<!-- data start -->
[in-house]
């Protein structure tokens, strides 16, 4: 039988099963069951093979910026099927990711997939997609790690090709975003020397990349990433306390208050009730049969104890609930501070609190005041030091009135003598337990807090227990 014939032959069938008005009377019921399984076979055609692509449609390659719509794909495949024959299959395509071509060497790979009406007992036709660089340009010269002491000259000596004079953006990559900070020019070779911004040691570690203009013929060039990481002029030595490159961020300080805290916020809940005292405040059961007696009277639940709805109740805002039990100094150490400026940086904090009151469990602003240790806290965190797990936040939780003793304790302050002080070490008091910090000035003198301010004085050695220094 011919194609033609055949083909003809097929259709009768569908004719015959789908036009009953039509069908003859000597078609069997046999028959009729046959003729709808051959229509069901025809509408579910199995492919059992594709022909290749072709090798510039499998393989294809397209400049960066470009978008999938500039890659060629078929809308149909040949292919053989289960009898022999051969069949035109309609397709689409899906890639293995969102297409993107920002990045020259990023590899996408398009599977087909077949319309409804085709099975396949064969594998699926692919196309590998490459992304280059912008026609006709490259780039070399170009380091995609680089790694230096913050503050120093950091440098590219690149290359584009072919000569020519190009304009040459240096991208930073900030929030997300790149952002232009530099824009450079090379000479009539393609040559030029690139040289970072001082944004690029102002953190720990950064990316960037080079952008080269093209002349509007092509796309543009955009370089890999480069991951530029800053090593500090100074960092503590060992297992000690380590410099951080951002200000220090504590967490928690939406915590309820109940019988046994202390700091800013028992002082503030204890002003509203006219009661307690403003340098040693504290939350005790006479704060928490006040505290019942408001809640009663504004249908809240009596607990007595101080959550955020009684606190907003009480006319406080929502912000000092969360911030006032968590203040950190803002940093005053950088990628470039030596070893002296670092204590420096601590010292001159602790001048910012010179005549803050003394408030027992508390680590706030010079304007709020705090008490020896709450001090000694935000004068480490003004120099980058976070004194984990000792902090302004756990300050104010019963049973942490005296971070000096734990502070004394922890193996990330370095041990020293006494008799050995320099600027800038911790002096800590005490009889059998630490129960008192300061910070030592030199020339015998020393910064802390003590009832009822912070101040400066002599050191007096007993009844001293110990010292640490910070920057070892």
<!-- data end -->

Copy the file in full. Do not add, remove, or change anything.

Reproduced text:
[in-house]
């Protein structure tokens, strides 16, 4: 039988099963069951093979910026099927990711997939997609790690090709975003020397990349990433306390208050009730049969104890609930501070609190005041030091009135003598337990807090227990 014939032959069938008005009377019921399984076979055609692509449609390659719509794909495949024959299959395509071509060497790979009406007992036709660089340009010269002491000259000596004079953006990559900070020019070779911004040691570690203009013929060039990481002029030595490159961020300080805290916020809940005292405040059961007696009277639940709805109740805002039990100094150490400026940086904090009151469990602003240790806290965190797990936040939780003793304790302050002080070490008091910090000035003198301010004085050695220094 011919194609033609055949083909003809097929259709009768569908004719015959789908036009009953039509069908003859000597078609069997046999028959009729046959003729709808051959229509069901025809509408579910199995492919059992594709022909290749072709090798510039499998393989294809397209400049960066470009978008999938500039890659060629078929809308149909040949292919053989289960009898022999051969069949035109309609397709689409899906890639293995969102297409993107920002990045020259990023590899996408398009599977087909077949319309409804085709099975396949064969594998699926692919196309590998490459992304280059912008026609006709490259780039070399170009380091995609680089790694230096913050503050120093950091440098590219690149290359584009072919000569020519190009304009040459240096991208930073900030929030997300790149952002232009530099824009450079090379000479009539393609040559030029690139040289970072001082944004690029102002953190720990950064990316960037080079952008080269093209002349509007092509796309543009955009370089890999480069991951530029800053090593500090100074960092503590060992297992000690380590410099951080951002200000220090504590967490928690939406915590309820109940019988046994202390700091800013028992002082503030204890002003509203006219009661307690403003340098040693504290939350005790006479704060928490006040505290019942408001809640009663504004249908809240009596607990007595101080959550955020009684606190907003009480006319406080929502912000000092969360911030006032968590203040950190803002940093005053950088990628470039030596070893002296670092204590420096601590010292001159602790001048910012010179005549803050003394408030027992508390680590706030010079304007709020705090008490020896709450001090000694935000004068480490003004120099980058976070004194984990000792902090302004756990300050104010019963049973942490005296971070000096734990502070004394922890193996990330370095041990020293006494008799050995320099600027800038911790002096800590005490009889059998630490129960008192300061910070030592030199020339015998020393910064802390003590009832009822912070101040400066002599050191007096007993009844001293110990010292640490910070920057070892």